ICT Minister Amy Adams has told an audience of telecommunications professionals that her department is looking at ways to ensure kiwi consumers are able to differentiate between broadband offerings on the new Ultra Fast Broadband (UFB) fibre network.
It’s early days at this stage, but the measures could include some form of regulation, Adams told delegates at the Tel.Con12 telecommunications conference.
"We want to ensure that as fibre broadband becomes available outside of the tech community end users are able to differentiate between broadband offerings,” Adams says.
Problems like roaming ‘bill shock’ and frustration over data caps are ‘the thin end of the wedge’ when it comes to user education, Adams says.
"Our officials are currently talking with stakeholder groups and we will go from there.”
Adams also announced a second and final phase of contracts under the Rural Broadband Initiative (RBI), valued at $14.4 million.
$12 million of that will go to Chorus and Network Tasman, to deploy fibre to 193 provincial schools, 183 rural public libraries, 37 rural hospitals and 10 health centres.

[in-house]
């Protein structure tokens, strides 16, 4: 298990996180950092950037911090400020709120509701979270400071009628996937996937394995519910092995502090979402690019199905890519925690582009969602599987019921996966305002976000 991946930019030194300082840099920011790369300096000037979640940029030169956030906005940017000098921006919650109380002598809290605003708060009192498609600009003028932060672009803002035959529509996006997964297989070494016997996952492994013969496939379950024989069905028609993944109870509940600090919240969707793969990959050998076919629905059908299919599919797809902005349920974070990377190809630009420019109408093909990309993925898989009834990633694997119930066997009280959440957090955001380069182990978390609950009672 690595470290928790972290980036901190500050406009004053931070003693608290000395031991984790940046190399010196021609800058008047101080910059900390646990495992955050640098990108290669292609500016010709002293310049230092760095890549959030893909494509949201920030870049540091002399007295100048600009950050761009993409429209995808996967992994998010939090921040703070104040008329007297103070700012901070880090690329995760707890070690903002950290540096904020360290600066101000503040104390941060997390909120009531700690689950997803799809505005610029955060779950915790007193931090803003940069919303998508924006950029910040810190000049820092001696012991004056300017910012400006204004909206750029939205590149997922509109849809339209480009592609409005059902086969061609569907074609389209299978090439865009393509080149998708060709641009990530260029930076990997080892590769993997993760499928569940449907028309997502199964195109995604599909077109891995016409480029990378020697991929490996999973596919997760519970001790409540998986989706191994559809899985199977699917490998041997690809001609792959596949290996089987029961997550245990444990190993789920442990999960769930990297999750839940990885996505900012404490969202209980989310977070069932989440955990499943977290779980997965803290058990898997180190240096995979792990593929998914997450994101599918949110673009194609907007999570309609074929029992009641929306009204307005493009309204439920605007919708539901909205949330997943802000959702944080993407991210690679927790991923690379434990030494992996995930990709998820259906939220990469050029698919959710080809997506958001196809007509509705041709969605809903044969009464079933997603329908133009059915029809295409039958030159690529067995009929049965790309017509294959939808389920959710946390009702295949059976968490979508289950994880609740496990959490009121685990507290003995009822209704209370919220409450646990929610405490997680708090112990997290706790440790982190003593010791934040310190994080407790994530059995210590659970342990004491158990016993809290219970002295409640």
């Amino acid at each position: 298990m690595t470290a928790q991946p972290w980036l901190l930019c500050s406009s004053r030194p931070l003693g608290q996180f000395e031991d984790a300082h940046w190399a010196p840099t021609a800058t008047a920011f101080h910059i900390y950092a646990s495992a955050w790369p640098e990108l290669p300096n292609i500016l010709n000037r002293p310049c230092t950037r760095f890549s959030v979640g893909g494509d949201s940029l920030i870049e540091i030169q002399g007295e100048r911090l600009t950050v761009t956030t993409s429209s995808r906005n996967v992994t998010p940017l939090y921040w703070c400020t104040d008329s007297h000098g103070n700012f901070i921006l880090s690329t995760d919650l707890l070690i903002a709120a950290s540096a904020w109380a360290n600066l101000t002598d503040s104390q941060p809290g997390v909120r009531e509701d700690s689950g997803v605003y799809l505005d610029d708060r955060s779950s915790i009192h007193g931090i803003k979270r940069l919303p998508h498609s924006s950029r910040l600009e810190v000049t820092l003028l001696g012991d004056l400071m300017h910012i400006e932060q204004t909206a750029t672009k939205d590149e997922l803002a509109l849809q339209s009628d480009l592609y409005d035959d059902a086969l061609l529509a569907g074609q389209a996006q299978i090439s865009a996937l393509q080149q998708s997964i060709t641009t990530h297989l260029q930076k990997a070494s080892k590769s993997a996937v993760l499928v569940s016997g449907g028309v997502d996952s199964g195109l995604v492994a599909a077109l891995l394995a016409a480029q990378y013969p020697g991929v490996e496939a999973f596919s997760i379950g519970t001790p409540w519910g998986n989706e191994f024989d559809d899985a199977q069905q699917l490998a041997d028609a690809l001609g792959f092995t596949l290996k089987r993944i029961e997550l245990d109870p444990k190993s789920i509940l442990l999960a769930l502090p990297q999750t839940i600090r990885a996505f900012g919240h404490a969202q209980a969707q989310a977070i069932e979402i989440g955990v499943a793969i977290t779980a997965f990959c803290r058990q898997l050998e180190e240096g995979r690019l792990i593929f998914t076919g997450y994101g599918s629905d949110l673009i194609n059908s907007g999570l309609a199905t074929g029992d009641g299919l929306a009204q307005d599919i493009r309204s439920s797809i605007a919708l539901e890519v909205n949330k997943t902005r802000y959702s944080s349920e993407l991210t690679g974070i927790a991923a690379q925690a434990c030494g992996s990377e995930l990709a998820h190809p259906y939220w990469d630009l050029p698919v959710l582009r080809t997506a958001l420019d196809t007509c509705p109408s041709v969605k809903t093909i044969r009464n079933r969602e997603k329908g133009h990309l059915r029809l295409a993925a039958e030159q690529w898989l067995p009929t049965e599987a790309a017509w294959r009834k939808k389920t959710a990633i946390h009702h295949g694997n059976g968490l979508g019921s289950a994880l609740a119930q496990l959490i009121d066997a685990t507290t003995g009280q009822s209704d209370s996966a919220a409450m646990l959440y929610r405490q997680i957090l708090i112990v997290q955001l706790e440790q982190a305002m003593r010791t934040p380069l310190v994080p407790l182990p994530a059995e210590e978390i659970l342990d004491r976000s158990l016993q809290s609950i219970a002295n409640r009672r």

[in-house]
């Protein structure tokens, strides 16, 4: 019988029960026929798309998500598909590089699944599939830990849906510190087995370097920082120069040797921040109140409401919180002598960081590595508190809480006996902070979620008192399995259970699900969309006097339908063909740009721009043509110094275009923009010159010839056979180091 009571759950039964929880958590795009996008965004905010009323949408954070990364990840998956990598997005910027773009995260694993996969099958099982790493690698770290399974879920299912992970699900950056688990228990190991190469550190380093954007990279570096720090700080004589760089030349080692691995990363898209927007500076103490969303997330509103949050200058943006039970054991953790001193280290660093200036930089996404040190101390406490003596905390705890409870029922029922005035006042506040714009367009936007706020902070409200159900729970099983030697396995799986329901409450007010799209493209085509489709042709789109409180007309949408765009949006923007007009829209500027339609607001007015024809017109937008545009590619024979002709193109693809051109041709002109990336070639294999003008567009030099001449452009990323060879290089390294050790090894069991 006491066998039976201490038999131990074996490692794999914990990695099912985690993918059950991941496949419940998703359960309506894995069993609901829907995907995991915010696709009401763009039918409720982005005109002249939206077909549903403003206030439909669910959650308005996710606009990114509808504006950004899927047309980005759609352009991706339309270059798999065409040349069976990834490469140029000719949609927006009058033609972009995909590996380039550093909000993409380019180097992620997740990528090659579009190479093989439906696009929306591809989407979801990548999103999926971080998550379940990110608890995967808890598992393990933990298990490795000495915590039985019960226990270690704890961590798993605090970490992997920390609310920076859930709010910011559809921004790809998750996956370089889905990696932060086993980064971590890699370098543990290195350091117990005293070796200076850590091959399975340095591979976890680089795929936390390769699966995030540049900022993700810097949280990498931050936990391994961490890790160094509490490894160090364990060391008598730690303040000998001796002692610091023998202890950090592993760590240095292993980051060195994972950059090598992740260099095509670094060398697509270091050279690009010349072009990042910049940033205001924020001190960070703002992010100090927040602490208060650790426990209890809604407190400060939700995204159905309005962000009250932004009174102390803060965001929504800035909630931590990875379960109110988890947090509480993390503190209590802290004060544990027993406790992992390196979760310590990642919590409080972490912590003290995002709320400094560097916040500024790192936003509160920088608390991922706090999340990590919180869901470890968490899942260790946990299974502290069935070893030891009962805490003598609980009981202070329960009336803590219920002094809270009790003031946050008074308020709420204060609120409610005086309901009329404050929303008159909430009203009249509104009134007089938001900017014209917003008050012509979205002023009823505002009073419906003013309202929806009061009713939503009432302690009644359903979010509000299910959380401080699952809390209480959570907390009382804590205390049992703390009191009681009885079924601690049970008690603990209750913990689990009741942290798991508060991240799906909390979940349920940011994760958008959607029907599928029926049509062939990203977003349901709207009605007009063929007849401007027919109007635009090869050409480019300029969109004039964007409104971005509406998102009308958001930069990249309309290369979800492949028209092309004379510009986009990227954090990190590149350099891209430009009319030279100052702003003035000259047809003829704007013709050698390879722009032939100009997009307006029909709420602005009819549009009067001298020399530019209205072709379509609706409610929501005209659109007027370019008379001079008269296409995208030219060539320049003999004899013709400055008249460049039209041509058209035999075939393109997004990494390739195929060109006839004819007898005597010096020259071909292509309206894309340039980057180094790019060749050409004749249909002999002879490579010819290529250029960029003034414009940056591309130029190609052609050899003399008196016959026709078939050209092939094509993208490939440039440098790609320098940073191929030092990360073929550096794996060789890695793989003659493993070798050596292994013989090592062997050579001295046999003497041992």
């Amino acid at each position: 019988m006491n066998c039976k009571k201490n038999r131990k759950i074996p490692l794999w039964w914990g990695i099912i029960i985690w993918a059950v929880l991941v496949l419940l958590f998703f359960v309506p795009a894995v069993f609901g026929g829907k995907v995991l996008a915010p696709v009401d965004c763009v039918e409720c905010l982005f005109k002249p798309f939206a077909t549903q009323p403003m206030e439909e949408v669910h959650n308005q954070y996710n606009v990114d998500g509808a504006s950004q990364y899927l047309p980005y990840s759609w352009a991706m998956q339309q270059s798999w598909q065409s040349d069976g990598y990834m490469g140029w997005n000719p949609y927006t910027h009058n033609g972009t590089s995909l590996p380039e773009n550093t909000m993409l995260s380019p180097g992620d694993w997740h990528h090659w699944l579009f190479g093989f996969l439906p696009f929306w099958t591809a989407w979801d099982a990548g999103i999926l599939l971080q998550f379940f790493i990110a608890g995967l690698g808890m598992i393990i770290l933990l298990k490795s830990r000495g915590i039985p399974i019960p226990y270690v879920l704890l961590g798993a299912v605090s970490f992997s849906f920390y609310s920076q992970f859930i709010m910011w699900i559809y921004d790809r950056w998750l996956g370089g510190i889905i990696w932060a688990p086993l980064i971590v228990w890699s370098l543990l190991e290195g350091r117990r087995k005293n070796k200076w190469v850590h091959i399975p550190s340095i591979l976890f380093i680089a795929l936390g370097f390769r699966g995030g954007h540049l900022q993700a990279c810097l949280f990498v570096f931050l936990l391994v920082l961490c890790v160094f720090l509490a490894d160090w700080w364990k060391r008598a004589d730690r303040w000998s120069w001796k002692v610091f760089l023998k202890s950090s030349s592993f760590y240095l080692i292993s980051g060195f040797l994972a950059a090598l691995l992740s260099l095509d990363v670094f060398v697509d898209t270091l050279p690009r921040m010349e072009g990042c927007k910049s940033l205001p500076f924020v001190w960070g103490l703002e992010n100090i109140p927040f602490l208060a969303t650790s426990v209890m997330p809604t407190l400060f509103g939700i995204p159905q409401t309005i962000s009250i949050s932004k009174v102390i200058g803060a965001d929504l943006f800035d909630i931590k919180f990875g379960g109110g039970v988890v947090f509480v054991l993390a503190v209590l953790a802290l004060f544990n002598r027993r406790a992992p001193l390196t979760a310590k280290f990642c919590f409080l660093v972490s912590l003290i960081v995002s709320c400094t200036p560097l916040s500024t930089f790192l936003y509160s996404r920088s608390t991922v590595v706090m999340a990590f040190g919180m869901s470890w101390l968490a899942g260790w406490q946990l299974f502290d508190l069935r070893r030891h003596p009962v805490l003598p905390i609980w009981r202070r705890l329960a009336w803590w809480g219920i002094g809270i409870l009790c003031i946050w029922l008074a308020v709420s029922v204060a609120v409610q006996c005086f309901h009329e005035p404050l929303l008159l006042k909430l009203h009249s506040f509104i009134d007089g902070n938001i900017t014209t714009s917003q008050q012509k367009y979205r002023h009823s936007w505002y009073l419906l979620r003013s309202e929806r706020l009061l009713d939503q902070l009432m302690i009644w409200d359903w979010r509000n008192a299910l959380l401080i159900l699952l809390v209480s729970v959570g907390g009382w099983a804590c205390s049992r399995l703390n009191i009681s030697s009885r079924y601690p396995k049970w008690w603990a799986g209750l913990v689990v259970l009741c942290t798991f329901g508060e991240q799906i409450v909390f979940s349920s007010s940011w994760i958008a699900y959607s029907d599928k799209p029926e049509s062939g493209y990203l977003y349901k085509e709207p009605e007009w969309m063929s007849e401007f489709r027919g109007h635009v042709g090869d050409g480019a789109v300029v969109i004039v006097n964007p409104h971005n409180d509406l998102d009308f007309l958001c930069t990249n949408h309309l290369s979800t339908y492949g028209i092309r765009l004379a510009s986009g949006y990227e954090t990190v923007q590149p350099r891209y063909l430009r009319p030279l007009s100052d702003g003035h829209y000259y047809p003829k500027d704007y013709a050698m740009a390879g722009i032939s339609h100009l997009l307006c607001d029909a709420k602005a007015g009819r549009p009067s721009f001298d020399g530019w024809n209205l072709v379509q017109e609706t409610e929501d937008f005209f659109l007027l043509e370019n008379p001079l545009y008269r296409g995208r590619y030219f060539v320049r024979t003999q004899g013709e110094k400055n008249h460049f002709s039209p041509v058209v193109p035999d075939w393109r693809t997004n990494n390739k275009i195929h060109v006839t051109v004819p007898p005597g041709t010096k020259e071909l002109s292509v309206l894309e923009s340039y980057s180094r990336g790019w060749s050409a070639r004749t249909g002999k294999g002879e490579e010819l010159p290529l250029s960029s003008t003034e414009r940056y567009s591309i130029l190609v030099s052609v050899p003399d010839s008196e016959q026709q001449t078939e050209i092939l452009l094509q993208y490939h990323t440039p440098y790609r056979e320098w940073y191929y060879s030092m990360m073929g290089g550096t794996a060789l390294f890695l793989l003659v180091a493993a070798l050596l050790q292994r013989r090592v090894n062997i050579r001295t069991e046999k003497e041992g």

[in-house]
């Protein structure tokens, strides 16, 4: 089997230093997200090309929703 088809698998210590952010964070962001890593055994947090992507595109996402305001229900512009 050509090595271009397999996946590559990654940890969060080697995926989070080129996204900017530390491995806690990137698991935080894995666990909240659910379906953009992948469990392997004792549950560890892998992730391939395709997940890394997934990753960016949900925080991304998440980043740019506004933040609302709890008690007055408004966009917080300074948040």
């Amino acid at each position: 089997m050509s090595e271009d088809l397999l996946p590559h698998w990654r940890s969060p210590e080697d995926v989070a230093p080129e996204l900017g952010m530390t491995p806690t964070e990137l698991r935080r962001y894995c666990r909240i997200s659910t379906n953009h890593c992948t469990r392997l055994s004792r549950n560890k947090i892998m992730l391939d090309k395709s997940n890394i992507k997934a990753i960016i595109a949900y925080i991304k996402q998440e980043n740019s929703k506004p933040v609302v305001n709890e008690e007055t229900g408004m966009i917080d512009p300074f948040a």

A further $2.4 million has been awarded to Chorus, Inspire.net, Gisborne.net and Araneo, to connect 57 remote schools with fast wireless broadband.
"The government promised that no school would miss out on faster broadband and I’m delighted to say we’re delivering on that promise,” Adams says.
The challenge now is to maximise the benefits of these deals by encouraging a ‘digitally literate New Zealand’, Adams adds.
This involves growing skills in computing among the whole population, as well as changing the perception about careers in IT, particularly amongst the young. Examples like the purchase of Instagram by Facebook show that IT isn’t just about sitting at a helpdesk, Adams says.
"There’s no reason that app couldn’t have been made here.”